Project description:Acetyl coenzyme A (acetyl-CoA) carboxylase (ACC) catalyzes carboxylation of acetyl-CoA to form malonyl-CoA. In mammals, two isozymes exist with distinct physiological roles: cytosolic ACC1 participates in de novo lipogenesis (DNL), and mitochondrial ACC2 is involved in negative regulation of mitochondrial beta-oxidation. Since systemic ACC1 null mice were embryonic lethal, to clarify the physiological role of ACC1 in hepatic DNL, we generated the liver-specific ACC1 null mouse by crossbreeding of an Acc1(lox(ex46)) mouse, in which exon 46 of Acc1 was flanked by two loxP sequences and the liver-specific Cre transgenic mouse. In liver-specific ACC1 null mice, neither hepatic Acc1 mRNA nor protein was detected. However, to compensate for ACC1 function, hepatic ACC2 protein and activity were induced 1.4 and 2.2 times, respectively. Surprisingly, hepatic DNL and malonyl-CoA were maintained at the same physiological levels as in wild-type mice. Furthermore, hepatic DNL was completely inhibited by an ACC1/2 dual inhibitor, 5-tetradecyloxyl-2-furancarboxylic acid. These results strongly demonstrate that malonyl-CoA from ACC2 can access fatty acid synthase and become the substrate for the DNL pathway under the unphysiological circumstances that result with ACC1 disruption. Therefore, there does not appear to be strict compartmentalization of malonyl-CoA from either of the ACC isozymes in the liver.
Project description:Acetyl-CoA carboxylase (ACC) is a biotin-dependent enzyme that is the target of several classes of herbicides. Malaria parasites contain a plant-like ACC, and this is the only protein predicted to be biotinylated in the parasite. We found that ACC is expressed in the apicoplast organelle in liver- and blood-stage malaria parasites; however, it is activated through biotinylation only in the liver stages. Consistent with this observation, deletion of the biotin ligase responsible for ACC biotinylation does not impede blood-stage growth, but results in late liver-stage developmental defects. Biotin depletion increases the severity of the developmental defects, demonstrating that parasite and host biotin metabolism are required for normal liver-stage progression. This finding may link the development of liver-stage malaria parasites to the nutritional status of the host, as neither the parasite nor the human host can synthesize biotin.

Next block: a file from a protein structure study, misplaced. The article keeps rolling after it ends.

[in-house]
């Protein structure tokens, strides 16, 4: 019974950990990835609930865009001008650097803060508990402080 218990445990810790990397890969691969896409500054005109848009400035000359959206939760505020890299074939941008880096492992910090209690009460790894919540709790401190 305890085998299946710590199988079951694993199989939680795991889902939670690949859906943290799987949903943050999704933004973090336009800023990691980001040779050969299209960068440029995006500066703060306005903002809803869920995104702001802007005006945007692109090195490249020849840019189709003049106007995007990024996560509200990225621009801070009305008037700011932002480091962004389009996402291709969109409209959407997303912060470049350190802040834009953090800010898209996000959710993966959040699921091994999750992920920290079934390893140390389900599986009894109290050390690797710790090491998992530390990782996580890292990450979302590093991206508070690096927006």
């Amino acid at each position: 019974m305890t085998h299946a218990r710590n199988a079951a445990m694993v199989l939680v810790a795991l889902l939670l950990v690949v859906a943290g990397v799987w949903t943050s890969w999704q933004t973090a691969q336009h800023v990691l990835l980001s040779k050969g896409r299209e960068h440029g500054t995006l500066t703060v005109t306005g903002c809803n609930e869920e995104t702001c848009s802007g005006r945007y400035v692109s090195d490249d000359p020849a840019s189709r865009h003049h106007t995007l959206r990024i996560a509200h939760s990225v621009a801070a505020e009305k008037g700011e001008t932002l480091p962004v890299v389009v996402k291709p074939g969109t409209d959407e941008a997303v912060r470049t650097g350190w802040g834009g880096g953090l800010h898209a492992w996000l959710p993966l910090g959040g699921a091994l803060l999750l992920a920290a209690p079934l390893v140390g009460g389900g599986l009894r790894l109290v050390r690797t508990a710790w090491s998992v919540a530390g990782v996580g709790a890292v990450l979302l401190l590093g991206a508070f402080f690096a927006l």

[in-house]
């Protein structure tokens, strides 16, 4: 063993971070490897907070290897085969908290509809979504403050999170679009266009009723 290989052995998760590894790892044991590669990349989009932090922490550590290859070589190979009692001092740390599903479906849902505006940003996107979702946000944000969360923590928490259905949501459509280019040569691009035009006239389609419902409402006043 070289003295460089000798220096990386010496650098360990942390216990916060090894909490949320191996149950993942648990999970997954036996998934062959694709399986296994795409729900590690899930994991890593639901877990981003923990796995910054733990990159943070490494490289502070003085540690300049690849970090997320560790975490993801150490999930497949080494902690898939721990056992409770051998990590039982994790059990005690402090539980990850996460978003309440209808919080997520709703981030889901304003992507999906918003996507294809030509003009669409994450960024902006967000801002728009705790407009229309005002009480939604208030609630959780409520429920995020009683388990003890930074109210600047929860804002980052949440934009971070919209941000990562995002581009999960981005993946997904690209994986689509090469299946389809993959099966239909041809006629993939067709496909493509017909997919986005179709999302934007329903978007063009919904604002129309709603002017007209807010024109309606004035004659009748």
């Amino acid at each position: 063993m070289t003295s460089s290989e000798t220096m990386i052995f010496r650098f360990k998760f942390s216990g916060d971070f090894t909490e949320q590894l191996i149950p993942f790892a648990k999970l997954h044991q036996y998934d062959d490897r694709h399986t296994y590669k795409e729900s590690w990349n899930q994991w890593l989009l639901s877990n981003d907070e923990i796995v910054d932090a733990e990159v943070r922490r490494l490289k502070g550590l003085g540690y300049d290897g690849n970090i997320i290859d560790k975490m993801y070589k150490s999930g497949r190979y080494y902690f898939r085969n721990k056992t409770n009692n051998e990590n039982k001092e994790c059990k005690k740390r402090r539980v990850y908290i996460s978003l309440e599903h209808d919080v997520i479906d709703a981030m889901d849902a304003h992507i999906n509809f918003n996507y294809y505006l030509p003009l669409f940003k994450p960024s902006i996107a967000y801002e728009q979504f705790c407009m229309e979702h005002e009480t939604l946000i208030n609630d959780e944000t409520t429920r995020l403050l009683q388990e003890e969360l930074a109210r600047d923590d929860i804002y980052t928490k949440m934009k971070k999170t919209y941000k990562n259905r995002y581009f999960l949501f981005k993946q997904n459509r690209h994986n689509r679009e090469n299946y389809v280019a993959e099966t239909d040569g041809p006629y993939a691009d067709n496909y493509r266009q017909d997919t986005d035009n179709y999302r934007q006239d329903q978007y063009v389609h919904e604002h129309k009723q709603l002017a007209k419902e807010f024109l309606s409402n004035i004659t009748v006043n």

Project description:A vestigial, nonphotosynthetic plastid has been identified recently in protozoan parasites of the phylum Apicomplexa. The apicomplexan plastid, or "apicoplast," is indispensable, but the complete sequence of both the Plasmodium falciparum and Toxoplasma gondii apicoplast genomes has offered no clue as to what essential metabolic function(s) this organelle might perform in parasites. To investigate possible functions of the apicoplast, we sought to identify nuclear-encoded genes whose products are targeted to the apicoplast in Plasmodium and Toxoplasma. We describe here nuclear genes encoding ribosomal proteins S9 and L28 and the fatty acid biosynthetic enzymes acyl carrier protein (ACP), beta-ketoacyl-ACP synthase III (FabH), and beta-hydroxyacyl-ACP dehydratase (FabZ). These genes show high similarity to plastid homologues, and immunolocalization of S9 and ACP verifies that the proteins accumulate in the plastid. All the putatively apicoplast-targeted proteins bear N-terminal presequences consistent with plastid targeting, and the ACP presequence is shown to be sufficient to target a recombinant green fluorescent protein reporter to the apicoplast in transgenic T. gondii. Localization of ACP, and very probably FabH and FabZ, in the apicoplast implicates fatty acid biosynthesis as a likely function of the apicoplast. Moreover, inhibition of P. falciparum growth by thiolactomycin, an inhibitor of FabH, indicates a vital role for apicoplast fatty acid biosynthesis. Because the fatty acid biosynthesis genes identified here are of a plastid/bacterial type, and distinct from those of the equivalent pathway in animals, fatty acid biosynthesis is potentially an excellent target for therapeutics directed against malaria, toxoplasmosis, and other apicomplexan-mediated diseases.